Reimagining the Text That Keeps Women Out of the Pulpit
Silent Not Me
If anything can raise temperatures and stir up rage in the church, it is a conversation about women’s roles. Specifically speaking, a heated debate about Paul’s words regarding women being silent in the church is sure to cause hurt, harm, discord and division. Regardless of which biblical translation you read, there is no way to deny the words written in 1 Corinthians 14:34. Paul’s words, written thousands of years ago, have long been used to perpetuate a patriarchal system that silences, stifles and suffocates women who sense God’s call for them to preach. What if there is another way to read and understand this highly controversial text?
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Check out my books, Sermon Prep Made Easy: Six Steps Every Preacher Should Take Before Reaching the Pulpit and Silent Not Me: Reimagining the Biblical Text That Keeps Women Out of the Pulpit.
6 Steps Every Preacher Should Take Before Reaching the Pulpit
Sermon Prep Made Easy
Preacher, are people complaining that your sermons are not connecting, convincing or convicting? Preacher, do you have to preach Sunday and are clueless about where to begin? If your answers to these questions are YES, in six basic steps, this book can help you prepare and preach powerful, effective and impactful sermons. Without a seminary education or any formal theological training, your sermons no longer have to miss the mark of reaching those in the pew. In Sermon Prep Made Easy: 6 Steps Every Preacher Should Take Before Reaching the Pulpit, Rev. Sherri L. Jackson, MDiv., provides an easy step-by-step process to help preachers take the guesswork out of prep work.
Evolving: 20 Years of Preaching & Passionately Disrupting Patriarchy
On May 25, 2003, Sherri L. Brown Jackson, a Black woman entrenched in the Black Baptist tradition of the South, did the unthinkable. A once passionate defender of the inherited patriarchal views regarding women in ministry, she preached her first sermon. Twenty years later she is passionately disrupting patriarchal systems and practices that seek to silence women called to preach. Grounding her work in personal stories of trials and triumphs, she sets out to guide women in breaking their silence so that they may answer their call to preach. Finally, to stir up the gifts in women, Jackson provides moments of reflection to guide women in using their voices.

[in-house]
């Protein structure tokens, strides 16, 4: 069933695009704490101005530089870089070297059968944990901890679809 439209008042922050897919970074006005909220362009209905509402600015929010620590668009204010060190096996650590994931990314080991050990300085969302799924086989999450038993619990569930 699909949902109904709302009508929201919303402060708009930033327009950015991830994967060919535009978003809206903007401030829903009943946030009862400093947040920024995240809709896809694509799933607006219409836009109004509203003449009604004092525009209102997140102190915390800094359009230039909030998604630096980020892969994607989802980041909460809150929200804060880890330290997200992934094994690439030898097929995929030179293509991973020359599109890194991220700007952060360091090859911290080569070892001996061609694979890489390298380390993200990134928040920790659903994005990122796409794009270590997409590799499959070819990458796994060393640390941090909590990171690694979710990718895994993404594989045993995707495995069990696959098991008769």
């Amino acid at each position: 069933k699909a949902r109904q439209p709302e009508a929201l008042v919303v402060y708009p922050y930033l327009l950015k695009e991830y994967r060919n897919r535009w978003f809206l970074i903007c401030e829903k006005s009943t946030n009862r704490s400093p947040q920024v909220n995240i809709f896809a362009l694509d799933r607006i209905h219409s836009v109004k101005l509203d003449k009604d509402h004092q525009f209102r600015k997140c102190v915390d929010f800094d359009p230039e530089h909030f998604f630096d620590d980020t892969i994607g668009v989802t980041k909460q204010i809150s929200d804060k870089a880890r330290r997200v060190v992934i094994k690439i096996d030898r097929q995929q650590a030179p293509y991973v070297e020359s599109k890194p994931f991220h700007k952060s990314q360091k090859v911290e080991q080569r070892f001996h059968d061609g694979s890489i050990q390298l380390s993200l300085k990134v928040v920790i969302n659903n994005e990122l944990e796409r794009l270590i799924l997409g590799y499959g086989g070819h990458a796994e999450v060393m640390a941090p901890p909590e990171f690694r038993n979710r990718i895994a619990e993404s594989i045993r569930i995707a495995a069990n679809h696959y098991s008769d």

Not Built to Break
In this candid memoir, Jackson brings to life her experience of growing up in the home with an alcoholic father, a shameful and embarrassing marriage and the escape to Wisconsin that would become her lifesaver. Jackson sheds light on her restoration process that ended with her return to Louisiana as a preacher, which brings about a new set of difficulties. Not Built to Break is a story about choices and consequences and how those choices may sidetrack God’s ultimate plans for our lives but they do not stop them. Though families can be the source of pain, they also provide a strong solid foundation on which to stand and to build. This story is also a powerful one of restoration and jubilation.